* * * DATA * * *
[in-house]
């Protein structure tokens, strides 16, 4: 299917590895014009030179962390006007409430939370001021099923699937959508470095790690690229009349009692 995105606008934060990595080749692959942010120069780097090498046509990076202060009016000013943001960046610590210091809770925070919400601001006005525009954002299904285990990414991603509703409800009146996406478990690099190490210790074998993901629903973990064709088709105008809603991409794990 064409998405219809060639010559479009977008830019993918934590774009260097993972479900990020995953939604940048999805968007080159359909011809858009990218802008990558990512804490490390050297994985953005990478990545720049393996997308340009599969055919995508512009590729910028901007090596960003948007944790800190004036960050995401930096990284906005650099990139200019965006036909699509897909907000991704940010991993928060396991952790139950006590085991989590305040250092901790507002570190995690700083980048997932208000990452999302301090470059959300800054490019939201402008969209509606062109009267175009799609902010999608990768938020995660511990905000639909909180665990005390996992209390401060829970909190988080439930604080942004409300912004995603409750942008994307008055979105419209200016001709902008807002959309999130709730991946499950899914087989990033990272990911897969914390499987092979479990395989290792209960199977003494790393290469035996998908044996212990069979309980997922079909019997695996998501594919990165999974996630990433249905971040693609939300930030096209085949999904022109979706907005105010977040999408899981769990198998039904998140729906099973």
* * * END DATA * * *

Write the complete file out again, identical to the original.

[in-house]
């Protein structure tokens, strides 16, 4: 299917590895014009030179962390006007409430939370001021099923699937959508470095790690690229009349009692 995105606008934060990595080749692959942010120069780097090498046509990076202060009016000013943001960046610590210091809770925070919400601001006005525009954002299904285990990414991603509703409800009146996406478990690099190490210790074998993901629903973990064709088709105008809603991409794990 064409998405219809060639010559479009977008830019993918934590774009260097993972479900990020995953939604940048999805968007080159359909011809858009990218802008990558990512804490490390050297994985953005990478990545720049393996997308340009599969055919995508512009590729910028901007090596960003948007944790800190004036960050995401930096990284906005650099990139200019965006036909699509897909907000991704940010991993928060396991952790139950006590085991989590305040250092901790507002570190995690700083980048997932208000990452999302301090470059959300800054490019939201402008969209509606062109009267175009799609902010999608990768938020995660511990905000639909909180665990005390996992209390401060829970909190988080439930604080942004409300912004995603409750942008994307008055979105419209200016001709902008807002959309999130709730991946499950899914087989990033990272990911897969914390499987092979479990395989290792209960199977003494790393290469035996998908044996212990069979309980997922079909019997695996998501594919990165999974996630990433249905971040693609939300930030096209085949999904022109979706907005105010977040999408899981769990198998039904998140729906099973």